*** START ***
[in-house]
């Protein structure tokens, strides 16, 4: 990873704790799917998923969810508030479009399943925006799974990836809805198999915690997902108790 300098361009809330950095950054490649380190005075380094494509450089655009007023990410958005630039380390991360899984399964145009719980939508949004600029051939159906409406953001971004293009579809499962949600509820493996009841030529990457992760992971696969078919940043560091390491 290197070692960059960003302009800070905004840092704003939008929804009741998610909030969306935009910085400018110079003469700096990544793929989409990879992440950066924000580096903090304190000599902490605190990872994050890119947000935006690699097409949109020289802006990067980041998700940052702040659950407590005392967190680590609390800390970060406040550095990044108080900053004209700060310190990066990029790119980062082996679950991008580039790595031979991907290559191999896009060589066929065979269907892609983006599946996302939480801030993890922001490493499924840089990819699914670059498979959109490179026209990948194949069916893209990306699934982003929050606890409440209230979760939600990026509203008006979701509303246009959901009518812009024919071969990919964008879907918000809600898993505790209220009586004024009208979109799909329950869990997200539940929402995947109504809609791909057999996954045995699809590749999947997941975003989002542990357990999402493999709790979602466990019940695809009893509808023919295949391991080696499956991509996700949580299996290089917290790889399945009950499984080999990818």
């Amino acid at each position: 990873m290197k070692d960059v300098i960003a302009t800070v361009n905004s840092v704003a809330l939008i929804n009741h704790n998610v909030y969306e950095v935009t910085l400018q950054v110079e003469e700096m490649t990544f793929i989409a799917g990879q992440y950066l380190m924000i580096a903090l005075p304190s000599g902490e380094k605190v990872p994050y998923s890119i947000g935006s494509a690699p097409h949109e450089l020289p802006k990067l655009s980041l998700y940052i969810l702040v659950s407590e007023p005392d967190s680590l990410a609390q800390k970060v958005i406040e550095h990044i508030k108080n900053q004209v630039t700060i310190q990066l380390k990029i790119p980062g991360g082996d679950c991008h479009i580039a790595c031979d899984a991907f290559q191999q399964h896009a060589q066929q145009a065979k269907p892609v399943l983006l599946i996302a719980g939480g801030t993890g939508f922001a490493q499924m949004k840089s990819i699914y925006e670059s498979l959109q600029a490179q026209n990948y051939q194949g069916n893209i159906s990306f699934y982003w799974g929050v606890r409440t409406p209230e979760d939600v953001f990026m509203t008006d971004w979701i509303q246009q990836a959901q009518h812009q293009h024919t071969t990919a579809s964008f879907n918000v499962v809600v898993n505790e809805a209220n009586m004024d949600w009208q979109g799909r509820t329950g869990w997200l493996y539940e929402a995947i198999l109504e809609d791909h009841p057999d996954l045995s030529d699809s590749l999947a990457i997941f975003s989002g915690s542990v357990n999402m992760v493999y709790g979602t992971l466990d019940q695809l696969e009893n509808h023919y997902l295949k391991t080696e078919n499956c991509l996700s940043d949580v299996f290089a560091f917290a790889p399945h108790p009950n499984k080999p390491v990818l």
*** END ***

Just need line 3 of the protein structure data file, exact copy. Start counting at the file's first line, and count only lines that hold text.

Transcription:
């Amino acid at each position: 990873m290197k070692d960059v300098i960003a302009t800070v361009n905004s840092v704003a809330l939008i929804n009741h704790n998610v909030y969306e950095v935009t910085l400018q950054v110079e003469e700096m490649t990544f793929i989409a799917g990879q992440y950066l380190m924000i580096a903090l005075p304190s000599g902490e380094k605190v990872p994050y998923s890119i947000g935006s494509a690699p097409h949109e450089l020289p802006k990067l655009s980041l998700y940052i969810l702040v659950s407590e007023p005392d967190s680590l990410a609390q800390k970060v958005i406040e550095h990044i508030k108080n900053q004209v630039t700060i310190q990066l380390k990029i790119p980062g991360g082996d679950c991008h479009i580039a790595c031979d899984a991907f290559q191999q399964h896009a060589q066929q145009a065979k269907p892609v399943l983006l599946i996302a719980g939480g801030t993890g939508f922001a490493q499924m949004k840089s990819i699914y925006e670059s498979l959109q600029a490179q026209n990948y051939q194949g069916n893209i159906s990306f699934y982003w799974g929050v606890r409440t409406p209230e979760d939600v953001f990026m509203t008006d971004w979701i509303q246009q990836a959901q009518h812009q293009h024919t071969t990919a579809s964008f879907n918000v499962v809600v898993n505790e809805a209220n009586m004024d949600w009208q979109g799909r509820t329950g869990w997200l493996y539940e929402a995947i198999l109504e809609d791909h009841p057999d996954l045995s030529d699809s590749l999947a990457i997941f975003s989002g915690s542990v357990n999402m992760v493999y709790g979602t992971l466990d019940q695809l696969e009893n509808h023919y997902l295949k391991t080696e078919n499956c991509l996700s940043d949580v299996f290089a560091f917290a790889p399945h108790p009950n499984k080999p390491v990818l």